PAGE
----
For years, St. Timothy’s has served free meals to the hungry as part of its Brookings-Harbor Community Kitchen Ministry — a small coalition of local churches that provide cooked meals to the needy seven days a week. However, during the pandemic, St. Timothy’s became the primary provider of free meals in the community after other churches discontinued their meals services due to COVID-19 concerns.

According to local residents, the increased number of meal services caused a spike in homeless people residing around the church and nearby Azalea Park. This prompted residents living around St. Timothy’s to present a document titled “Petition to Remove the Homeless From St. Timothy Church” at a Brookings City Council workshop in June. The petition cited a number of concerns presented by the homeless crowd, including criminal trespassing, theft, harassment, drug possession, littering, disorderly conduct, physical altercations and child abuse.

A portion of the petition. | City of Brookings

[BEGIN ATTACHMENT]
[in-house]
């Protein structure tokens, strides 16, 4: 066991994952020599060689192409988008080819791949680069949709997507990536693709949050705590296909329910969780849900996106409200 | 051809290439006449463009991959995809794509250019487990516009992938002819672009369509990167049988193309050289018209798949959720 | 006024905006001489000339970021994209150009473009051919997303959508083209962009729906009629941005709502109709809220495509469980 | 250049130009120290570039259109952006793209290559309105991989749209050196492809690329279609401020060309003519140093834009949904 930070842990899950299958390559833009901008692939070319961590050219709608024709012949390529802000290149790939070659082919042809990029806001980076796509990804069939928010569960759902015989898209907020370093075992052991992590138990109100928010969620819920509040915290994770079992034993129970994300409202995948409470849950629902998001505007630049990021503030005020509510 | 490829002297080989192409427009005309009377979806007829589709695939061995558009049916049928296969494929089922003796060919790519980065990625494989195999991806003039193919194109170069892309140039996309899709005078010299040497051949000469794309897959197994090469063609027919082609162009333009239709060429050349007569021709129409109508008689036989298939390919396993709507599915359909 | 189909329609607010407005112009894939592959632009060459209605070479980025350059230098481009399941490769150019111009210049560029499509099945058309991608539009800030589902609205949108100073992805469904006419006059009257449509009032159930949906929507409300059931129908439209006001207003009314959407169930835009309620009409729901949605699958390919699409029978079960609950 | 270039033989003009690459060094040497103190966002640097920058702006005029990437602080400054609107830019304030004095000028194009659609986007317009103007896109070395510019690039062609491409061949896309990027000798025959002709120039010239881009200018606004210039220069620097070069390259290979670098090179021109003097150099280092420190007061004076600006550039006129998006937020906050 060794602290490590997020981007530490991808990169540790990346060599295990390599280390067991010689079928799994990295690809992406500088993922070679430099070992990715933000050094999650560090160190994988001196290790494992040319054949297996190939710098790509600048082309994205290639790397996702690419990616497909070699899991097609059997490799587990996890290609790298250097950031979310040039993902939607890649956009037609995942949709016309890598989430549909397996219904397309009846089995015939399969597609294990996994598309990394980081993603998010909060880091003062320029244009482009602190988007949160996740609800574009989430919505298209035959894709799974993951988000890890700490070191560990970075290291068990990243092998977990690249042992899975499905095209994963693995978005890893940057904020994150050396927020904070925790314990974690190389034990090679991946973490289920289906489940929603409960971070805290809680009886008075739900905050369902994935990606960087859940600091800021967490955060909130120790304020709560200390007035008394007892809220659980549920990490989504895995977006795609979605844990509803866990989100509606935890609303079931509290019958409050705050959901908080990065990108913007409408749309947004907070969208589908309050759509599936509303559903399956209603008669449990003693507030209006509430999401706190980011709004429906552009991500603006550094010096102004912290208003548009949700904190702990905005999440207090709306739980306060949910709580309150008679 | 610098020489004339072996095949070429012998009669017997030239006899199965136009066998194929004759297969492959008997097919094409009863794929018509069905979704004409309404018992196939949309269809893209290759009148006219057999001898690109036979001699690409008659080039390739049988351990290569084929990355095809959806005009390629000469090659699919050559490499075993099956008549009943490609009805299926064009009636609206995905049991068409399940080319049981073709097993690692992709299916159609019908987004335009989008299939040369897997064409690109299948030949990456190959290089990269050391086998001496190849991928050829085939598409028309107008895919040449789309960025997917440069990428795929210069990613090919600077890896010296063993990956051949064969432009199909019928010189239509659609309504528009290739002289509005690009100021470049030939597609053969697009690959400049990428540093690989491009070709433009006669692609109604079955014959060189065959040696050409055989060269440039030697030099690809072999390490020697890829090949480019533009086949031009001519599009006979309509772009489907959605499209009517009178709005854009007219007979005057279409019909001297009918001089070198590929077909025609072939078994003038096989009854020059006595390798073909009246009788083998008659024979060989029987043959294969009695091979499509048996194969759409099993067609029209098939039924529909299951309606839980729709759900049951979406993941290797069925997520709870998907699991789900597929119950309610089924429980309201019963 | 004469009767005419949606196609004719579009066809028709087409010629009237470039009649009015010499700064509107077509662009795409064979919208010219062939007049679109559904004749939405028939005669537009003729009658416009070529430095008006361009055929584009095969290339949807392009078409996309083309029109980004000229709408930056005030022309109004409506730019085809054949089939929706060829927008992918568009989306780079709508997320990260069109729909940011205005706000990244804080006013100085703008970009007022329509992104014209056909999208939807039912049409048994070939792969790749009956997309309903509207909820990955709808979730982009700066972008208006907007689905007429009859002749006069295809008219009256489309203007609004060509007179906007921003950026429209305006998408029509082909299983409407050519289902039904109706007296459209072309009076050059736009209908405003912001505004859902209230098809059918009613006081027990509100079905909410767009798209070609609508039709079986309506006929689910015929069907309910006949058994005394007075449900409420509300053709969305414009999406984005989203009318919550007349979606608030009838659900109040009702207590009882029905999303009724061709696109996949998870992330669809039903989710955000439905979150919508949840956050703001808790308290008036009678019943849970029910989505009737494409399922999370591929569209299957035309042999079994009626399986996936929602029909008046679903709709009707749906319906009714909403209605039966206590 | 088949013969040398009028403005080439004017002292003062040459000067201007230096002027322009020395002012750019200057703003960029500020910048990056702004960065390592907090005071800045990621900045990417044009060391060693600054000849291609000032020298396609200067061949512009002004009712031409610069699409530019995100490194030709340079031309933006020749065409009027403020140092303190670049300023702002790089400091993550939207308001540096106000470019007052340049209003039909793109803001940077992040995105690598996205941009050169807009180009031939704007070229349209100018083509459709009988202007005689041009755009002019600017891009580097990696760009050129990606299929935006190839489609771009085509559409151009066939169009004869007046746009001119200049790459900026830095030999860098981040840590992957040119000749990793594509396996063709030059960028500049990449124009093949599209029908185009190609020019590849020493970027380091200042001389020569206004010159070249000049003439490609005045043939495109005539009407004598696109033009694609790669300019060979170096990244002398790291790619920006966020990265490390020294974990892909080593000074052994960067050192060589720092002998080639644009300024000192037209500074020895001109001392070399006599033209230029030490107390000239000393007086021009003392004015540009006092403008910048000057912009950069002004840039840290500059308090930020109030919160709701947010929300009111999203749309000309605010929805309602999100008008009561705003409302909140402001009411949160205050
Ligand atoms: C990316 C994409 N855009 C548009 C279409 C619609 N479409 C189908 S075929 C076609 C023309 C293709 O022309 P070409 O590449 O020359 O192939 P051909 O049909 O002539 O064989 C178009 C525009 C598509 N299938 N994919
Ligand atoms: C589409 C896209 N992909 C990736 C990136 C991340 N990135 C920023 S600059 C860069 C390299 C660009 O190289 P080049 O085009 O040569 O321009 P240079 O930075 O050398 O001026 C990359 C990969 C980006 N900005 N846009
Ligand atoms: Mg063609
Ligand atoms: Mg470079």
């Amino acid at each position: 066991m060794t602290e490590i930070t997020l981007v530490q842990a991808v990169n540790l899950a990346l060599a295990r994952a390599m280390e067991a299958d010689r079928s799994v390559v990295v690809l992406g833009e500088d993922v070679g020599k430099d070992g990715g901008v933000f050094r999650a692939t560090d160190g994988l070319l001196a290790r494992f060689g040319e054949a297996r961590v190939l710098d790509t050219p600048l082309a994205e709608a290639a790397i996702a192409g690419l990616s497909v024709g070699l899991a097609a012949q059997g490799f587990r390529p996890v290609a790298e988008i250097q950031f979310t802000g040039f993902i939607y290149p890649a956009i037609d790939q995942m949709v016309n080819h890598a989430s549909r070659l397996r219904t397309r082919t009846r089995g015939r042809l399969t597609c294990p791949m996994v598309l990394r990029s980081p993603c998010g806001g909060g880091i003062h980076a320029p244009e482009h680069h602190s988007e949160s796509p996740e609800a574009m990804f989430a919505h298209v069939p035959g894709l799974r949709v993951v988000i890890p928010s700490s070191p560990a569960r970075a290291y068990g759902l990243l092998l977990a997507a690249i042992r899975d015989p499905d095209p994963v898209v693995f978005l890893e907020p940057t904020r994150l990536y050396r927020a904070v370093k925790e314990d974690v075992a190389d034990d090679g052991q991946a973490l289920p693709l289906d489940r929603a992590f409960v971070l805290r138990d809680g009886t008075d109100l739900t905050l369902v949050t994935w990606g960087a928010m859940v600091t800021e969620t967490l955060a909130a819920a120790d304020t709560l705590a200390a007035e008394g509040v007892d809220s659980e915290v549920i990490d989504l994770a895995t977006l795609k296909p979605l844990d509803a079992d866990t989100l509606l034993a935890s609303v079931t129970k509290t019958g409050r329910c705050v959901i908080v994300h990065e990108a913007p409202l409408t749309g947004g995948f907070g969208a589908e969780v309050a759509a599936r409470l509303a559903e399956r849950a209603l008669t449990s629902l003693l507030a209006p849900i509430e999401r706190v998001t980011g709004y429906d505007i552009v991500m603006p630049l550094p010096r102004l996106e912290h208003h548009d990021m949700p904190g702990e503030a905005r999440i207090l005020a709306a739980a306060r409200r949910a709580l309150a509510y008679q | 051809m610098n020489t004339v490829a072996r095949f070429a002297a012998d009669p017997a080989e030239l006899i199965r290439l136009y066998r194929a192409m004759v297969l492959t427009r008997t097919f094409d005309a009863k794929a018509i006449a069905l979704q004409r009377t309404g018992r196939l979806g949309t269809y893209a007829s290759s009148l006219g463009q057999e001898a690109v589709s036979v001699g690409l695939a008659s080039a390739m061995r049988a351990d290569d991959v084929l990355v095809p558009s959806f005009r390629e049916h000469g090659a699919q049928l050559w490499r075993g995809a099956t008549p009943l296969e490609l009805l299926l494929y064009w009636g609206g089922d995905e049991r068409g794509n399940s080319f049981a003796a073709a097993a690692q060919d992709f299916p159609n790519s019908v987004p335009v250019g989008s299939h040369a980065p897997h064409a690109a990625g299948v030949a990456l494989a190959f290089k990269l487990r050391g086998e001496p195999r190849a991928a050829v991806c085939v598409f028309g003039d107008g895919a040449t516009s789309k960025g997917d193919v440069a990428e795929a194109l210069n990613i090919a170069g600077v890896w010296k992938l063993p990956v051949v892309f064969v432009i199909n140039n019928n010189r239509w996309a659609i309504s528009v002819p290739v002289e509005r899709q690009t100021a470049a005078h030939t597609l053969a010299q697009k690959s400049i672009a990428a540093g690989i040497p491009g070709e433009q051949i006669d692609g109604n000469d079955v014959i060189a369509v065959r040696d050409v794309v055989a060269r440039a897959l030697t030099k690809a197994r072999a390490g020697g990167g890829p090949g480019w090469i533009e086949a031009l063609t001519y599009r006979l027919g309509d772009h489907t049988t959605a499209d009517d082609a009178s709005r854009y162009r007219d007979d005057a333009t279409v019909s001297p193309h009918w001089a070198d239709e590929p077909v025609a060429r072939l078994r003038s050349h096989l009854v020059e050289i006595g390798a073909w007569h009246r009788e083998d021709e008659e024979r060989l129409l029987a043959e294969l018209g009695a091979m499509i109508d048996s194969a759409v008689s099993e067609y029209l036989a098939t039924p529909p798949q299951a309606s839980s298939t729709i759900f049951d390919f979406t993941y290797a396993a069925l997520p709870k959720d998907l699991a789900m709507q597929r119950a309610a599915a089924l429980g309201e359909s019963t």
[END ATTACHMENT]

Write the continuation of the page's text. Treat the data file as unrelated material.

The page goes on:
Following the workshop, the City contacted the local churches involved with the Kitchen Ministry and informed them that these meal services classify them as restaurants under Oregon Health Authority rules. The City then prompted the Oregon Health Authority to bring these churches into compliance by requiring them to obtain restaurant permits. 

Once the churches, like St. Timothy’s, were approved for these restaurant permits, the City informed the ministry that Brookings municipal code does not allow for restaurants in residential zones — where a majority of Brookings churches are located. The city then offered these churches the option to continue their meals services on the grounds that they apply for conditional use permits and adhere to their restrictions.

St. Tim's parishioners fill food bags for the needy.

Oregon Justice Resource Center Special Projects Council Walter Fonseca told the Outpost that the OJR and the Portland-based firm Stoel Rives LLP are representing St. Timothy’s and the greater Episcopal Diocese of Oregon in this case pro bono.